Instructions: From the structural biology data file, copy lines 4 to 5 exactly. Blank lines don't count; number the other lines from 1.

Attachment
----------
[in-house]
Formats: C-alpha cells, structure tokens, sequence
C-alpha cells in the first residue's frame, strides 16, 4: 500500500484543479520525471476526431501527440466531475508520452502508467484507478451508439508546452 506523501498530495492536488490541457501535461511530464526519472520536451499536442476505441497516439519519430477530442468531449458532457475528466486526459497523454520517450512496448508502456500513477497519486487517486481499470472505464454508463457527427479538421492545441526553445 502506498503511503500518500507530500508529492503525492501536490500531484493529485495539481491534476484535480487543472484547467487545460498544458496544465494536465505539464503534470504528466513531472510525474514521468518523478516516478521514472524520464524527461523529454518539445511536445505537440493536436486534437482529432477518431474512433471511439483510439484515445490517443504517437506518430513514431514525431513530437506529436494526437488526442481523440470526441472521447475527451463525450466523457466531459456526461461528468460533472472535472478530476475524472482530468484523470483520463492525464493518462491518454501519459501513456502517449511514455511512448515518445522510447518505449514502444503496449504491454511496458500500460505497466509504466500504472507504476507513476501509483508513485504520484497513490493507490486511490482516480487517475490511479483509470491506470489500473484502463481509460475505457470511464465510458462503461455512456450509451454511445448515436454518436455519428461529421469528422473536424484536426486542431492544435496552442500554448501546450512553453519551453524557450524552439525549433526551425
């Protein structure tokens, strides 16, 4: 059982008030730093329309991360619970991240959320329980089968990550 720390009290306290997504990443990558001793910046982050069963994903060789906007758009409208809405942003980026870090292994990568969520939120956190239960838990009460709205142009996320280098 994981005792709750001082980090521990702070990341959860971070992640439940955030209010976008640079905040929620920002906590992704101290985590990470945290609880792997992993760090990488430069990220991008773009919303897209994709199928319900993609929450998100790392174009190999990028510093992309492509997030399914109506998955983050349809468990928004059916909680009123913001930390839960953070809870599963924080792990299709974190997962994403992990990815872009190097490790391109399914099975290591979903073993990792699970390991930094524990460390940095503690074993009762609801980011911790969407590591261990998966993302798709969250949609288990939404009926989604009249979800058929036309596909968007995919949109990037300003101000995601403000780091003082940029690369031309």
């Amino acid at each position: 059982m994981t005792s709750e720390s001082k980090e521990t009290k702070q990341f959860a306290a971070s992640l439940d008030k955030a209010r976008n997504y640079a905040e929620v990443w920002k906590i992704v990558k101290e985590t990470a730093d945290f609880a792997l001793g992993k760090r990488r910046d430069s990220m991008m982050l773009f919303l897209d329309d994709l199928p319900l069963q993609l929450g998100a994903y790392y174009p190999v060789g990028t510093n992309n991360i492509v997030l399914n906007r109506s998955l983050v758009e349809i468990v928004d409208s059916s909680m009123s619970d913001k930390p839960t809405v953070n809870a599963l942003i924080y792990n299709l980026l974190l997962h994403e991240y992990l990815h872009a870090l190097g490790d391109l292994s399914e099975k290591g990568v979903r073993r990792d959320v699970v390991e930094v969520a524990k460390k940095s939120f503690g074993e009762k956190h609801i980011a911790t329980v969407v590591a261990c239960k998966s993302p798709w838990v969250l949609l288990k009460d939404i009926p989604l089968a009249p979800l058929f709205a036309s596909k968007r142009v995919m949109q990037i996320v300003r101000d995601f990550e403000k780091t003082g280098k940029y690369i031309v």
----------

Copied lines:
């Protein structure tokens, strides 16, 4: 059982008030730093329309991360619970991240959320329980089968990550 720390009290306290997504990443990558001793910046982050069963994903060789906007758009409208809405942003980026870090292994990568969520939120956190239960838990009460709205142009996320280098 994981005792709750001082980090521990702070990341959860971070992640439940955030209010976008640079905040929620920002906590992704101290985590990470945290609880792997992993760090990488430069990220991008773009919303897209994709199928319900993609929450998100790392174009190999990028510093992309492509997030399914109506998955983050349809468990928004059916909680009123913001930390839960953070809870599963924080792990299709974190997962994403992990990815872009190097490790391109399914099975290591979903073993990792699970390991930094524990460390940095503690074993009762609801980011911790969407590591261990998966993302798709969250949609288990939404009926989604009249979800058929036309596909968007995919949109990037300003101000995601403000780091003082940029690369031309």
């Amino acid at each position: 059982m994981t005792s709750e720390s001082k980090e521990t009290k702070q990341f959860a306290a971070s992640l439940d008030k955030a209010r976008n997504y640079a905040e929620v990443w920002k906590i992704v990558k101290e985590t990470a730093d945290f609880a792997l001793g992993k760090r990488r910046d430069s990220m991008m982050l773009f919303l897209d329309d994709l199928p319900l069963q993609l929450g998100a994903y790392y174009p190999v060789g990028t510093n992309n991360i492509v997030l399914n906007r109506s998955l983050v758009e349809i468990v928004d409208s059916s909680m009123s619970d913001k930390p839960t809405v953070n809870a599963l942003i924080y792990n299709l980026l974190l997962h994403e991240y992990l990815h872009a870090l190097g490790d391109l292994s399914e099975k290591g990568v979903r073993r990792d959320v699970v390991e930094v969520a524990k460390k940095s939120f503690g074993e009762k956190h609801i980011a911790t329980v969407v590591a261990c239960k998966s993302p798709w838990v969250l949609l288990k009460d939404i009926p989604l089968a009249p979800l058929f709205a036309s596909k968007r142009v995919m949109q990037i996320v300003r101000d995601f990550e403000k780091t003082g280098k940029y690369i031309v």